In Case \((1)\), according to the continuous dependence of the solution on the parameter for an ordinary differential equation, we obtain that \(x(\cdot )\) has continuous dependence on the initial value in the classical sense, i.e.,
In Case \((2)\), without loss of generally, assume IFS (3) just switches k times on \([0,T]\). For convenience, let \(t_{m}\in [0,T]\) (\(m=1,2,\ldots ,k\)) be the switching times of IFS (3). From the definition of its switching law (see (4), we know that there exist some \(i\in \mathscr{P}\) such that \(x(t_{m};u)=y_{i}\), in which \(i=1\) if m is even and \(i=2\) if m is odd. Combining LemmaÂ 2.1 with DefinitionÂ 2.1, we have that IFS (3) has a unique approximate solution \(x_{\theta }(\cdot ;u_{n})\) for any sufficient small \(\theta >0\) under the conditions of TheoremÂ 2.1. Also, DefinitionÂ 2.1 suggests that \(x_{\theta } (\cdot ;u_{n} )\) and \(x (\cdot ;u )\) have the same number of switching times on \([0,T ]\). Let \(t_{m} (\theta ;f_{j} )\) (\(m=1,2,\ldots ,k\), \(j\in \mathscr{P} \)) be the switching times of \(x_{\theta }(\cdot ;u_{n})\). Then, given any \(\epsilon >0\), IFS (3) does not switch on \([0,t_{1}\frac{\epsilon }{4k} ]\). Hence, there exists \(\delta _{1}>0\) such that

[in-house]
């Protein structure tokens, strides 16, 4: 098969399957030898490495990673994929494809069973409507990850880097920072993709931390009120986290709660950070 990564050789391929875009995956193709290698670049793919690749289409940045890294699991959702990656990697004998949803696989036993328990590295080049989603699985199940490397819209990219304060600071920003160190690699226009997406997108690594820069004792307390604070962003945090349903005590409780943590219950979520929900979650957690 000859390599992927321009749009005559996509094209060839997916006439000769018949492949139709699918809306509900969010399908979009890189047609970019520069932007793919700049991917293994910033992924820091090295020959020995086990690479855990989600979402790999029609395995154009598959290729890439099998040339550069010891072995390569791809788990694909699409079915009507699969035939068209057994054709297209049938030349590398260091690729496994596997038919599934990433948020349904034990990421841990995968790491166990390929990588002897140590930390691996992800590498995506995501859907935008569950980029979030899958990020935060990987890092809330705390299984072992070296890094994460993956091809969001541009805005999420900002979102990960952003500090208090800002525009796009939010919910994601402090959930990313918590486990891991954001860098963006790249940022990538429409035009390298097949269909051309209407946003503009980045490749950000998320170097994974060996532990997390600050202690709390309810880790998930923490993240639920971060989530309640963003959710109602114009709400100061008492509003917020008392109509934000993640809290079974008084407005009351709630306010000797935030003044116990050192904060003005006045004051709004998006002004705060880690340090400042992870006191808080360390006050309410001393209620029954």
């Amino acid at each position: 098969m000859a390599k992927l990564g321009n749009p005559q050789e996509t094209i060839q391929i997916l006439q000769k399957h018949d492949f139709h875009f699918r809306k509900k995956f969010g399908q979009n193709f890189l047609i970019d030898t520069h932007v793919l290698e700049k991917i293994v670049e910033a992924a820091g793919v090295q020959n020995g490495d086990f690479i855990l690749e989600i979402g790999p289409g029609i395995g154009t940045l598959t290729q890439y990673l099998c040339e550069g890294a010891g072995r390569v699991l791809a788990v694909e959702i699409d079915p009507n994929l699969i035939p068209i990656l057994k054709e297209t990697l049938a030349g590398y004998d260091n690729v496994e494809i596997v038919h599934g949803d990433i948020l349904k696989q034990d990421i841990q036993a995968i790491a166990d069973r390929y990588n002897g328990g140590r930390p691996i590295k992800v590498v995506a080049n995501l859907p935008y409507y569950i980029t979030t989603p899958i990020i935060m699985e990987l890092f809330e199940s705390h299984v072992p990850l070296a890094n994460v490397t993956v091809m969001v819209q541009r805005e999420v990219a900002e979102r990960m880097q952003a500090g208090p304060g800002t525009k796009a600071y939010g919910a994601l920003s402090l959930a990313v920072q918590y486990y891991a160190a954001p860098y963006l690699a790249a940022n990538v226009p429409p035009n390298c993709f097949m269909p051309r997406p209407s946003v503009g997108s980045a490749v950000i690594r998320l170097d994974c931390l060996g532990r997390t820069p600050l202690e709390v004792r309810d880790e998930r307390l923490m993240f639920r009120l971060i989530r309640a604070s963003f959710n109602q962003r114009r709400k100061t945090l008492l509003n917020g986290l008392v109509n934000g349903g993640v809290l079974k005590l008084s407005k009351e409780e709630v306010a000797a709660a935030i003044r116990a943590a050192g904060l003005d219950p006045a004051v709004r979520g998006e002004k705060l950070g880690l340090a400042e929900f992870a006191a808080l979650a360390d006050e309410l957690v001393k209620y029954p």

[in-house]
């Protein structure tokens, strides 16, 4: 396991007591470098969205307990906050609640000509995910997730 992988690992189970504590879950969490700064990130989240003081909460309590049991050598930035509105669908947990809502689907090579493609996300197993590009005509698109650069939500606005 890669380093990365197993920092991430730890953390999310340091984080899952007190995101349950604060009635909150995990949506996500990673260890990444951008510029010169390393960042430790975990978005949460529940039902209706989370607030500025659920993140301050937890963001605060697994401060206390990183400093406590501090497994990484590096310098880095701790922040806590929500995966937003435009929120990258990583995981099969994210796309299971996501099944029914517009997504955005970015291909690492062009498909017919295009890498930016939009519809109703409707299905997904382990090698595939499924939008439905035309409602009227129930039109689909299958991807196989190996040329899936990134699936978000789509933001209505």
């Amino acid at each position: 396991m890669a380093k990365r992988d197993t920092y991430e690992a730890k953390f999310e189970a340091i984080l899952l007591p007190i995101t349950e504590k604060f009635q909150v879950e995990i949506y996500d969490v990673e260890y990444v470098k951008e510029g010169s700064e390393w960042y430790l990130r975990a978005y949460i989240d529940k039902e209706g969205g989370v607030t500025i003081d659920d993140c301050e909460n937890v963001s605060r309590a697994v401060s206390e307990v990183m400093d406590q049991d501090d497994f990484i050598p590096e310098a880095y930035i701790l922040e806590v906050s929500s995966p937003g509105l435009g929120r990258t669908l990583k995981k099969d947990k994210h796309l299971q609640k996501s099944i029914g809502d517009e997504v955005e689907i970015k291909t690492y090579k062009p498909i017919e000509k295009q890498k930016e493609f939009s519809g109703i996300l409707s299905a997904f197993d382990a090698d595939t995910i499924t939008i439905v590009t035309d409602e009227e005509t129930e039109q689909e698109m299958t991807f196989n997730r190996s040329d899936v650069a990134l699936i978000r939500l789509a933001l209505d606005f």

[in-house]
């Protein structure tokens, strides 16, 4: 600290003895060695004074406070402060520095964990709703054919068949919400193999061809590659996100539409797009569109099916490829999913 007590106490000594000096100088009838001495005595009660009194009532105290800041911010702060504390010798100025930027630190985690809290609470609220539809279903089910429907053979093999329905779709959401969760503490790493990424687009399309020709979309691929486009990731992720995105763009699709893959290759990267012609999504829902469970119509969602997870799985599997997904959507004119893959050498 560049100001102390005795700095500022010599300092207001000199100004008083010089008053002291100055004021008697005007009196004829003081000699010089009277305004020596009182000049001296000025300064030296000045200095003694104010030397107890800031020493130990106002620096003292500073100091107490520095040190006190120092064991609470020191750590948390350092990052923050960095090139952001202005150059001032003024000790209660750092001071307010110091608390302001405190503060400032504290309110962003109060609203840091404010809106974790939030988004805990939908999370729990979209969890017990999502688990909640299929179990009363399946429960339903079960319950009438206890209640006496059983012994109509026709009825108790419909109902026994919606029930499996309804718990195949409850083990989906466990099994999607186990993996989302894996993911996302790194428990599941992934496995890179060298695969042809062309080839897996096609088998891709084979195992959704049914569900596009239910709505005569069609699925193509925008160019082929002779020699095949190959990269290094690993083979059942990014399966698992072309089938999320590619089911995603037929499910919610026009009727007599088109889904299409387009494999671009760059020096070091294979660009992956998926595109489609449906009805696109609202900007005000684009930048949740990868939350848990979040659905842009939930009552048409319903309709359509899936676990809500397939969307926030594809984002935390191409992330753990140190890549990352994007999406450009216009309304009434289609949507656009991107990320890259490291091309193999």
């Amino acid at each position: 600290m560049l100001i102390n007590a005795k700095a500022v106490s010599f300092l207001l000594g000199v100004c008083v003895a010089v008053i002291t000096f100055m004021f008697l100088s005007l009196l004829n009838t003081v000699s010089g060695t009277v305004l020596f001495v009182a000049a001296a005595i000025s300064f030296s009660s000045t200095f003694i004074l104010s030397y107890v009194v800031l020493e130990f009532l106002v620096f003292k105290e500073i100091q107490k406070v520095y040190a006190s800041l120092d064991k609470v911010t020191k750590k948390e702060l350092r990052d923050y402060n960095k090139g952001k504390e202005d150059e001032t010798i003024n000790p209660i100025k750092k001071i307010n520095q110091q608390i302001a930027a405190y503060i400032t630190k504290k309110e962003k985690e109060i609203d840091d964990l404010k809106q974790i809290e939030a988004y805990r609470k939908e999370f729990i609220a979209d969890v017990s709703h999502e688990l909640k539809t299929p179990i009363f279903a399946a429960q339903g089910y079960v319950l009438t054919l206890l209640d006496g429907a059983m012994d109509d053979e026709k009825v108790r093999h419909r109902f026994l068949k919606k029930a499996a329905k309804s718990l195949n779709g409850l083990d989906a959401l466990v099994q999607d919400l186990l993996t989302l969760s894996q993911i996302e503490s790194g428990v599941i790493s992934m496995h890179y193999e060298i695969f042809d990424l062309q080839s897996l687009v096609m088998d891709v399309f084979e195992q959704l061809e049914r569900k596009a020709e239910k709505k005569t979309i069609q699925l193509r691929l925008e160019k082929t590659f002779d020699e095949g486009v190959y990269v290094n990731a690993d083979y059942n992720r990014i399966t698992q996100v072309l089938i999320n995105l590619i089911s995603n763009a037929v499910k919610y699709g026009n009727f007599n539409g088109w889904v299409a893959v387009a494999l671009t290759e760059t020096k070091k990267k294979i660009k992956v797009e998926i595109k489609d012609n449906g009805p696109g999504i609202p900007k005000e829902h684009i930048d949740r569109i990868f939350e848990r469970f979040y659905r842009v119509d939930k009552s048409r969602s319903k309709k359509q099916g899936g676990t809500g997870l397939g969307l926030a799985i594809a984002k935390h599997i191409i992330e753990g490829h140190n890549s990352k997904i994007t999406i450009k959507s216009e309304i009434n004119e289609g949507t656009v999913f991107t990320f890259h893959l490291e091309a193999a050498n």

for each \(\theta +\Vert u_{n}u\Vert _{L^{p}}<\delta _{1}\), \(t\in [t_{0},t_{1} \frac{\epsilon }{4k}]\), which means that
Analogously, consider the time interval \([t_{1}+\frac{\epsilon }{4k},t_{2}\frac{\epsilon }{4k} ]\). Recalling equation (5) and DefinitionÂ 2.1, we have that
for each \(t\in [t_{1}+\frac{\epsilon }{4k},t_{2}\frac{\epsilon }{4k} ]\). Using HÃ¶lderâ€™s inequality, we have that
for all \(t\in [t_{1}+\frac{\epsilon }{4k},t_{2}\frac{\epsilon }{4k} ]\). Furthermore, it can be seen from (7) and (8) that there exists \(\delta _{2}>0\) (\(\delta _{2}<\delta _{1}\)) such that
and
In general, we consider the time interval \([t_{m}+\frac{\epsilon }{4k},t_{m+1}\frac{\epsilon }{4k} ]\) (\(m=1,2,\ldots ,k1\)) or \([t_{k}+\frac{\epsilon }{4k},T ]\). Combined (5) with DefinitionÂ 2.1, we obtain that
for each \(t\in [t_{m}+\frac{\epsilon }{4k},t_{m+1}\frac{\epsilon }{4k} ]\cup [t_{k}+\frac{\epsilon }{4k},T ]\), where \(i=1\) if m is even and \(i=2\) if m is odd. Using HÃ¶lderâ€™s inequality, we have that
for all \(t\in [t_{m}+\frac{\epsilon }{4k},t_{m+1}\frac{\epsilon }{4k} ]\cup [t_{k}+\frac{\epsilon }{4k},T ]\). Furthermore, there exists a constant \(\delta _{m+1}>0\) (\(\delta _{m+1}<\delta _{m} \)) such that